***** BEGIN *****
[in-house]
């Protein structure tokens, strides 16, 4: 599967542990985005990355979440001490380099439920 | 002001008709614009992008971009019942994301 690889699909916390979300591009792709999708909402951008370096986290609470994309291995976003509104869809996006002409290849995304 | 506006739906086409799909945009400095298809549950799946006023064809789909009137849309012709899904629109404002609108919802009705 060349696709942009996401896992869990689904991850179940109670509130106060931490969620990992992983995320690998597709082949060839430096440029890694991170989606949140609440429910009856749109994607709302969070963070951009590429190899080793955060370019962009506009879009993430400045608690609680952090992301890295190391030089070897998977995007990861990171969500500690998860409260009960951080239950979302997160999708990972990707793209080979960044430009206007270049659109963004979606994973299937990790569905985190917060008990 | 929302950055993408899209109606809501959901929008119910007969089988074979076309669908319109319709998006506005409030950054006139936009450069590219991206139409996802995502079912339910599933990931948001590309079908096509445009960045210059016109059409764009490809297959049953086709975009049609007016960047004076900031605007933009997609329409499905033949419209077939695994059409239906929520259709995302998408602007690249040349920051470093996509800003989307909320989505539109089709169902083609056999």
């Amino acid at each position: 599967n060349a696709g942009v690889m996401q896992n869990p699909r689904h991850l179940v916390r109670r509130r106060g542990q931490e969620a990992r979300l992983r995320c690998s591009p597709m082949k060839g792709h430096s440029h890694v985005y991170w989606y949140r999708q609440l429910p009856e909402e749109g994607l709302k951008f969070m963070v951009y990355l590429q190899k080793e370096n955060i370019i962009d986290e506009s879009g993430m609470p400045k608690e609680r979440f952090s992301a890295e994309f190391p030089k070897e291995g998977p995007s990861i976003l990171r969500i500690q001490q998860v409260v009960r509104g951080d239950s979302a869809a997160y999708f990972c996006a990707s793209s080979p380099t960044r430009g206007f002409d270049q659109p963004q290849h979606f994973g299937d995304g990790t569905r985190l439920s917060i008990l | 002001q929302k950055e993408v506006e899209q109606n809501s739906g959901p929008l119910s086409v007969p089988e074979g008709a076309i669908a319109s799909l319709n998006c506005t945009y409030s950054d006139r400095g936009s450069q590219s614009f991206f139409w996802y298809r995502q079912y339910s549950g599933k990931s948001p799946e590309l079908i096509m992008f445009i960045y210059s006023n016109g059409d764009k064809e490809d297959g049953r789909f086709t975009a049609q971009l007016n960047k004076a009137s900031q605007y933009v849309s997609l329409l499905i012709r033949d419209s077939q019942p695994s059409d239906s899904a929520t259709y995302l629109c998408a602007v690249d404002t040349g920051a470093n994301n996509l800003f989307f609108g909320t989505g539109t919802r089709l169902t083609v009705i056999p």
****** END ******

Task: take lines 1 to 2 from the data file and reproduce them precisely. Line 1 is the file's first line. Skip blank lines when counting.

[in-house]
């Protein structure tokens, strides 16, 4: 599967542990985005990355979440001490380099439920 | 002001008709614009992008971009019942994301 690889699909916390979300591009792709999708909402951008370096986290609470994309291995976003509104869809996006002409290849995304 | 506006739906086409799909945009400095298809549950799946006023064809789909009137849309012709899904629109404002609108919802009705 060349696709942009996401896992869990689904991850179940109670509130106060931490969620990992992983995320690998597709082949060839430096440029890694991170989606949140609440429910009856749109994607709302969070963070951009590429190899080793955060370019962009506009879009993430400045608690609680952090992301890295190391030089070897998977995007990861990171969500500690998860409260009960951080239950979302997160999708990972990707793209080979960044430009206007270049659109963004979606994973299937990790569905985190917060008990 | 929302950055993408899209109606809501959901929008119910007969089988074979076309669908319109319709998006506005409030950054006139936009450069590219991206139409996802995502079912339910599933990931948001590309079908096509445009960045210059016109059409764009490809297959049953086709975009049609007016960047004076900031605007933009997609329409499905033949419209077939695994059409239906929520259709995302998408602007690249040349920051470093996509800003989307909320989505539109089709169902083609056999």